In March this year, when things went awry in Myanmar and the military began seizing rival journalists, Thawn, along with his family and friends, packed their bags to flee.
After a two-day bus journey and a short trek through the mountains, the seven crossed the border and arrived in Moreh on March 22.
“There was a ban on journalists. The military had begun arresting journalists, “Aung told Al Jazeera, explaining how he had survived. He also said he was part of a group of soldiers who wanted journalists and said there was a right to be considered.
Aung and his friends wrote about what happened in February. Aung said: “We were worried about it.”
On March 8, the military revoked Mizzima’s license to publish and broadcast.
“They shot our headquarters in Yangon on March 9 and took everything they found,” Soe Myint, founder of Mizzima, told an email in Al Jazeera where it was not immediately known.
Myint said he was also active in the 1988 struggle for democracy against the military government, which had brutally crushed them. In 1990, he was one of the two for a Thai Airways flight that was diverted to the Indian city of Kolkata.
The pair asked the police to allow them to speak at a press conference to tell the world what was happening in Burma (Myanmar’s old name).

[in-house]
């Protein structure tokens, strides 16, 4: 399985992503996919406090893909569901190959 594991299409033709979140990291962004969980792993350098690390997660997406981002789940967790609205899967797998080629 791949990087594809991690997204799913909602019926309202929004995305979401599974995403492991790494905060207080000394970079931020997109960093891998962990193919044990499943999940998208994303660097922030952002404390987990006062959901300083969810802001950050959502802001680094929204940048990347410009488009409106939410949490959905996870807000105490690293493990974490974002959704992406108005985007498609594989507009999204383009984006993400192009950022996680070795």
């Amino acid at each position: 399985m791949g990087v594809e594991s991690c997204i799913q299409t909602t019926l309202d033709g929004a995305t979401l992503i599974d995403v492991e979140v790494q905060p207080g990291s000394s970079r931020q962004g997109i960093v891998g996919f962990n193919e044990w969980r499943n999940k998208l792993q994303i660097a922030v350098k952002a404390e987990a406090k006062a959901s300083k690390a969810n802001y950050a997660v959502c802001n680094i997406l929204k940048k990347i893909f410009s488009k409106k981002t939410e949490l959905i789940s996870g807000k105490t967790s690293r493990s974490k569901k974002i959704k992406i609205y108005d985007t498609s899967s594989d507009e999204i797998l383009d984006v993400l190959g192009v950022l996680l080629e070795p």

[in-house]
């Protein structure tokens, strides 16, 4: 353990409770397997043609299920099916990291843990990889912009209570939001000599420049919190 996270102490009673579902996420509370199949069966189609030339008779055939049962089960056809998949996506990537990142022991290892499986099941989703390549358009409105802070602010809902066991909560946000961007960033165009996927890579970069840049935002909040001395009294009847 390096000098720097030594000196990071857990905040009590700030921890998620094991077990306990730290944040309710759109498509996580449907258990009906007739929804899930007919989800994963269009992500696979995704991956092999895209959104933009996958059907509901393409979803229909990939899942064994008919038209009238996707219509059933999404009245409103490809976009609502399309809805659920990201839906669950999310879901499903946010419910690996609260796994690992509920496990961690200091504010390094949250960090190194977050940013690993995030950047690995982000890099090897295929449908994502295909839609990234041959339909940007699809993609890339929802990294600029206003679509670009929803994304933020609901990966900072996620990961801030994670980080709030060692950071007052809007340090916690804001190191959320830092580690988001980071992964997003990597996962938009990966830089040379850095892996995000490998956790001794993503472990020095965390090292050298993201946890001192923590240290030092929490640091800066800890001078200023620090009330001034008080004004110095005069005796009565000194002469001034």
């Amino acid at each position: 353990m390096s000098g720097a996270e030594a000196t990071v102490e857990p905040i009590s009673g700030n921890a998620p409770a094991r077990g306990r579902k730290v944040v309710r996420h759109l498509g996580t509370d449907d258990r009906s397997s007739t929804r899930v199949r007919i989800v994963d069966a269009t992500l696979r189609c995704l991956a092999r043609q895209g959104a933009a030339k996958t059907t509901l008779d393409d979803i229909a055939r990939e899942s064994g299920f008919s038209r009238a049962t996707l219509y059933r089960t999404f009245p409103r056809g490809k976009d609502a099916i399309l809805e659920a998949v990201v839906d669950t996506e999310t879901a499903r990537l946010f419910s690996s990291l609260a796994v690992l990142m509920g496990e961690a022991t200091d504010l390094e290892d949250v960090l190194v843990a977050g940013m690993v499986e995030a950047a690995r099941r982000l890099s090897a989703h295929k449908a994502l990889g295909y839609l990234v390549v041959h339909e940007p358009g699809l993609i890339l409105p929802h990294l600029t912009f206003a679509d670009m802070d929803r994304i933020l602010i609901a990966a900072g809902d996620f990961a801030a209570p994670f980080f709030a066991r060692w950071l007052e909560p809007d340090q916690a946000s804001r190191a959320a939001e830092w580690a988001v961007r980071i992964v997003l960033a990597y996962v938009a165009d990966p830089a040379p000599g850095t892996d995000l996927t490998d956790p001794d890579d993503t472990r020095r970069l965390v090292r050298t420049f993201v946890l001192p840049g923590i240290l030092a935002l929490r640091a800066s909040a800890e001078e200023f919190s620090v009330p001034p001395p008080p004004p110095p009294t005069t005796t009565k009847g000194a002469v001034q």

Myint later founded a publishing house in Mizzima in 1998 in New Delhi where he lives as a refugee.
Myint said three Mizzima journalists were arrested in February and March, while three others who had worked, including a fellow founder and wife of Myint Thin Ain Aung, were abducted on April 8.
Meanwhile, Moreh, a small town on the border, continues to dominate more than 1,000 Myanmar citizens, mostly from the Sagaing Division where violent clashes between rivals and the military took place.
Tamu, a town near Moreh, has been quiet for the past few days, according to Jangman Haokip, president of the Hill Tribal Council, an organization representing the tribal section of the region based in Manipur.
“But people are still afraid. They don’t want to go back, ”he said. “The government and the government need to take action on behalf of the people.”
Locals complain that the federal government has not provided any assistance and has left it to local agencies to care for Myanmar citizens.
In nearby Mizoram, Myanmar’s asylum seekers have grown to more than 3,000, according to local agencies.
Manipur’s Supreme Court order has boosted the hopes of many Myanmar residents to flee to India.
Bernard L Chhangte, President of the United for Democratic Myanmar NGO, an umbrella group of more than 20 international organizations involved in helping Myanmar’s citizens in Mizoram, said they were learning what the court had ordered and deciding what to do.
“We can also note that although India does not have clear laws to protect refugees, it does provide refuge for many refugees from neighboring countries. India often honors UNHCR recognition for those seeking refuge, especially those from Afghanistan and Myanmar, “the Supreme Court in Manipur said.
Haksar hopes India will provide security for “real refugees”.
“The significance of the law is that the high court differentiated between refugees and refugees. This is the most important difference. Anyone who is a refugee should apply the law, ”he said.